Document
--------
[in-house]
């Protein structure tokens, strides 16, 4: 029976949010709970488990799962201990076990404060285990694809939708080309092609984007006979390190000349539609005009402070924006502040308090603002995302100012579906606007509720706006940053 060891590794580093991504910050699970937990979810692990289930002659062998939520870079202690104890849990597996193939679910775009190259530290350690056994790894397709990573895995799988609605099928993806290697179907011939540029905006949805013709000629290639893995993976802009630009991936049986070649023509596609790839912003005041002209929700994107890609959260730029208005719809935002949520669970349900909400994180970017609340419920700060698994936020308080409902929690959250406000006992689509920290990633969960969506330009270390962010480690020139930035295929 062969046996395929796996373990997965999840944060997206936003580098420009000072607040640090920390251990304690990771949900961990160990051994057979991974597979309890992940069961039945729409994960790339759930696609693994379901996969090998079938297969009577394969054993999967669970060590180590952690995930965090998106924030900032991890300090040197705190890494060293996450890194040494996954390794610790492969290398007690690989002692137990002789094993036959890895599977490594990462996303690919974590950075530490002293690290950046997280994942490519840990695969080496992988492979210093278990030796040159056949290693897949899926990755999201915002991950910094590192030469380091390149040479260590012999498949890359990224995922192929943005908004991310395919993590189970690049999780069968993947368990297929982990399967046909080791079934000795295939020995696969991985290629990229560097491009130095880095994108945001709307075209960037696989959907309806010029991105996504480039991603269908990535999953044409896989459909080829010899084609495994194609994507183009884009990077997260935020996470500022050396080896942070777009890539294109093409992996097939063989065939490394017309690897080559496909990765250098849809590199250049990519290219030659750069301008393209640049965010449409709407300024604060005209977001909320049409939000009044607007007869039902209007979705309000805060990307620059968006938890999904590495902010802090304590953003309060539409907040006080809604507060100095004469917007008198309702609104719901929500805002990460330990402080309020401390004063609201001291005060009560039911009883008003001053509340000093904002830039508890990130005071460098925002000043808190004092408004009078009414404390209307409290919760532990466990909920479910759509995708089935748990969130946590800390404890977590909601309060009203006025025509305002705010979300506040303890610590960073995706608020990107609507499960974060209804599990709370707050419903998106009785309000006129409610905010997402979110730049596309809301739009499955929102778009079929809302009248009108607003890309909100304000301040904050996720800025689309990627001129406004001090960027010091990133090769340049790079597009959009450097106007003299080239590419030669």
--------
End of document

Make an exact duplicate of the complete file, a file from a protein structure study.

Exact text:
[in-house]
């Protein structure tokens, strides 16, 4: 029976949010709970488990799962201990076990404060285990694809939708080309092609984007006979390190000349539609005009402070924006502040308090603002995302100012579906606007509720706006940053 060891590794580093991504910050699970937990979810692990289930002659062998939520870079202690104890849990597996193939679910775009190259530290350690056994790894397709990573895995799988609605099928993806290697179907011939540029905006949805013709000629290639893995993976802009630009991936049986070649023509596609790839912003005041002209929700994107890609959260730029208005719809935002949520669970349900909400994180970017609340419920700060698994936020308080409902929690959250406000006992689509920290990633969960969506330009270390962010480690020139930035295929 062969046996395929796996373990997965999840944060997206936003580098420009000072607040640090920390251990304690990771949900961990160990051994057979991974597979309890992940069961039945729409994960790339759930696609693994379901996969090998079938297969009577394969054993999967669970060590180590952690995930965090998106924030900032991890300090040197705190890494060293996450890194040494996954390794610790492969290398007690690989002692137990002789094993036959890895599977490594990462996303690919974590950075530490002293690290950046997280994942490519840990695969080496992988492979210093278990030796040159056949290693897949899926990755999201915002991950910094590192030469380091390149040479260590012999498949890359990224995922192929943005908004991310395919993590189970690049999780069968993947368990297929982990399967046909080791079934000795295939020995696969991985290629990229560097491009130095880095994108945001709307075209960037696989959907309806010029991105996504480039991603269908990535999953044409896989459909080829010899084609495994194609994507183009884009990077997260935020996470500022050396080896942070777009890539294109093409992996097939063989065939490394017309690897080559496909990765250098849809590199250049990519290219030659750069301008393209640049965010449409709407300024604060005209977001909320049409939000009044607007007869039902209007979705309000805060990307620059968006938890999904590495902010802090304590953003309060539409907040006080809604507060100095004469917007008198309702609104719901929500805002990460330990402080309020401390004063609201001291005060009560039911009883008003001053509340000093904002830039508890990130005071460098925002000043808190004092408004009078009414404390209307409290919760532990466990909920479910759509995708089935748990969130946590800390404890977590909601309060009203006025025509305002705010979300506040303890610590960073995706608020990107609507499960974060209804599990709370707050419903998106009785309000006129409610905010997402979110730049596309809301739009499955929102778009079929809302009248009108607003890309909100304000301040904050996720800025689309990627001129406004001090960027010091990133090769340049790079597009959009450097106007003299080239590419030669």